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Why was Alex Rideout denied an early release? Transcripts give insight

July 30, 2019 11:21 PM

ROCHESTER, N.Y. (WHEC) -- State corrections officials were not impressed by the rehabilitation progress of Alex Rideout who was convicted of tampering with evidence in the murder of his father, Craig Rideout. 

Transcripts obtained by News10NBC give new insight as to why Alex was denied a "merit release" in a hearing before a corrections panel last month. 

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"He was defensive and defiant. I see it. I can hear it," declared Robbyn Drew, sister of Craig Rideout.

Craig Rideout was found dead in the woods in Yates County in 2016. His wife Laura and his son Colin were convicted of murder and sentenced to life in prison.

Alex was convicted of tampering with evidence for helping clean up and hide evidence and later sentenced to between 2 2/3 and 8 years.

He'll be eligible for parole next year.    

On June 11, Alex Rideout, now 22, was interviewed by a panel of corrections commissioners and parole officers at the Greene Correctional Facility in Albany. According to transcripts from the meeting, he talked about his training and work at the prison's print shop.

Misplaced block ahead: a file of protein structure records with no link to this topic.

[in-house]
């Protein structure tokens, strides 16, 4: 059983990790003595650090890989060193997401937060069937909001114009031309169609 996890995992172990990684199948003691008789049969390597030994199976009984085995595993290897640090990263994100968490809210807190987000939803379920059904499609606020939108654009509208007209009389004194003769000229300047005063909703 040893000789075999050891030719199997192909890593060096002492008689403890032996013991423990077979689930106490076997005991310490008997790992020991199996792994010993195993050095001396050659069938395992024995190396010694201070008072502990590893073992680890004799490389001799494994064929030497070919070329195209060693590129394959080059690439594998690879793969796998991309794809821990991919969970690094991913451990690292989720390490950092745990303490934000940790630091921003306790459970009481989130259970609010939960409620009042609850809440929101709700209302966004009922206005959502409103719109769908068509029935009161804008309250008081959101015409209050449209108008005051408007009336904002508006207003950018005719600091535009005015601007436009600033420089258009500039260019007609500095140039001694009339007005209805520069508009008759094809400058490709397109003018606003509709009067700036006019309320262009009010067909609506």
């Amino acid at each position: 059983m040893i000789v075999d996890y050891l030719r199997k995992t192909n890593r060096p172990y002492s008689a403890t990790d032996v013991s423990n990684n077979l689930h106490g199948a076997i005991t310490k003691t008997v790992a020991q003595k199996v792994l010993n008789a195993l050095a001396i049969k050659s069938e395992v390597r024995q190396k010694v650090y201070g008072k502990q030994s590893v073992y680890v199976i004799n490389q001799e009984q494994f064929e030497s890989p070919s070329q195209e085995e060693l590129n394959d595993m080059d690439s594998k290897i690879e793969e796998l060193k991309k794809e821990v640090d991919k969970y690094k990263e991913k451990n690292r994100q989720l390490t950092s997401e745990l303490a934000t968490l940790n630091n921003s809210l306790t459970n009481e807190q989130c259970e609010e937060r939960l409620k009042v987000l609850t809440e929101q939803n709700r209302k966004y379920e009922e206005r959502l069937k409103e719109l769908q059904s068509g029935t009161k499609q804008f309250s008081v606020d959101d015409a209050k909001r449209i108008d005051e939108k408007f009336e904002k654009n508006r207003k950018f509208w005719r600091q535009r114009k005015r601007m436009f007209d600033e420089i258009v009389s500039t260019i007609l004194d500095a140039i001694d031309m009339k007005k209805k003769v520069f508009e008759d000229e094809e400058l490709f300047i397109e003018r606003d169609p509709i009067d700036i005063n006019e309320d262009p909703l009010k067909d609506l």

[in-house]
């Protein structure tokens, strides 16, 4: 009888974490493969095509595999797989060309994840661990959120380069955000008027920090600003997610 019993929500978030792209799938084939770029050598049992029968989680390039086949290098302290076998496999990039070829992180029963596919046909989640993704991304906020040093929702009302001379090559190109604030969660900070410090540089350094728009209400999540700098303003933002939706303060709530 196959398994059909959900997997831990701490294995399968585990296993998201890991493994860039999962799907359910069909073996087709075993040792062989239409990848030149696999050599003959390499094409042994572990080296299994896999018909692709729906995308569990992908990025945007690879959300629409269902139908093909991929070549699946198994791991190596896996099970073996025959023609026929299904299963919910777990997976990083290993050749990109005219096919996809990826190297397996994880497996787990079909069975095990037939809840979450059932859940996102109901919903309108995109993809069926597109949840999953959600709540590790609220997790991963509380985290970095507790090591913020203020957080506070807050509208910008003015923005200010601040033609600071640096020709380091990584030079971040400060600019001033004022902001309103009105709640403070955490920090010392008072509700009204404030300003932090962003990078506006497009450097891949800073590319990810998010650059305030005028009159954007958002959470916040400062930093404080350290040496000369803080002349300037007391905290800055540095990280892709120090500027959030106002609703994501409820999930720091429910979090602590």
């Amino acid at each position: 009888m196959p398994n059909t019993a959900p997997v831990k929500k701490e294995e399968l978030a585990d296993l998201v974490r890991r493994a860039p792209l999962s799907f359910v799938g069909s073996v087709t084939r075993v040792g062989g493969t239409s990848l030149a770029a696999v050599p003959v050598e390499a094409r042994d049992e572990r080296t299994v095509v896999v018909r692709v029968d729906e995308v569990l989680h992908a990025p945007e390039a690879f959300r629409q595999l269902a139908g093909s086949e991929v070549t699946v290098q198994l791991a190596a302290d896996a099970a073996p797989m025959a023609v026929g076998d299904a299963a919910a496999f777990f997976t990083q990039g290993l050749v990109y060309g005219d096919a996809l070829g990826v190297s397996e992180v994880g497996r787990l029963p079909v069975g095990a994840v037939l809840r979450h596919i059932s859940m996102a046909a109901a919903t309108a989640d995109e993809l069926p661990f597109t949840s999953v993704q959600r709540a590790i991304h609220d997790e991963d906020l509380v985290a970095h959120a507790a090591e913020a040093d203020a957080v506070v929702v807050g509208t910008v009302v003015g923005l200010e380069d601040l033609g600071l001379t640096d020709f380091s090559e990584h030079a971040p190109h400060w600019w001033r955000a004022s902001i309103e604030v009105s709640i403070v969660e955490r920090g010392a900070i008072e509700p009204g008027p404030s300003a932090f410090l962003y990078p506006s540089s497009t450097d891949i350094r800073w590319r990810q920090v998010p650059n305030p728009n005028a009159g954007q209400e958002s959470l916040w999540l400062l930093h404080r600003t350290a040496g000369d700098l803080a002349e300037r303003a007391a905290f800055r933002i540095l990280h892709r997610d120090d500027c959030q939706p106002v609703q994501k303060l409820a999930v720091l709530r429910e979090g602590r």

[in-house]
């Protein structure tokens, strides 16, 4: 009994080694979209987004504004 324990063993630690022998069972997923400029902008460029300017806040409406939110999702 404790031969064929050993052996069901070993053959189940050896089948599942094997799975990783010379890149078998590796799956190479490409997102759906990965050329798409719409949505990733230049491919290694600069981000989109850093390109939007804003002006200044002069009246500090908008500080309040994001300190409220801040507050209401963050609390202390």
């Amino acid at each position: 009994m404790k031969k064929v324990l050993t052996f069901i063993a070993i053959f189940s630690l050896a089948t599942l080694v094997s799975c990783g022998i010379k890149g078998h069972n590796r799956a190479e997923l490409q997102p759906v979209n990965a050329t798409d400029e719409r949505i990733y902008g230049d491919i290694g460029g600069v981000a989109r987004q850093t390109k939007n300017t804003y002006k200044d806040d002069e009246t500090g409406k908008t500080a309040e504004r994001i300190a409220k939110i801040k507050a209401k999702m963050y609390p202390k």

He also appeared to say he was sorry for his role in his father's death saying, "I'll have to live with what I did. You know, I'm going to have to carry that till the day I die."

"He said he's sorry but I think it's just words," Drew retorted as she looked over his comments, "and he certainly hasn't expressed any regret to me, or his grandmother."

Under questioning about the murder, and his role in trying to cover it up, Alex said, "It was not the right thing to do. But I'm going to tell you honestly that at that time, I thought I was doing the right thing."

In their finding, the hearing panel said Alex's comments were defensive and vague and seemed to deflect responsibility, as when he said of the murder, "Anyone could have done it. So it could have been one of my younger siblings…  I still don't know three years later."

The transcripts reveal that Alex also resurrected the implication from his trial that Craig Rideout had been an abusive father, saying "There's some days where I miss him and then there's some days where I'm just really glad he's not there to hurt my sister anymore." 

"Here it is again," Drew exclaimed, pointing out that no abuse was ever established and that the argument was rejected during the trial of Alex Rideout and his co-defendentants. "A lot of twists and turns. No remorse: 'I did it for my family but I was wrong …but I wasn't wrong… I was protecting my family…' just a lot of doubletalk."

Having failed to get an early merit release, Alex will formally be eligible for parole next March.

Drew promised that she and her entire family would be writing letters to the state Department of Corrections and Community Supervision urging that he stay locked up.  

Credits

Charles Molineaux

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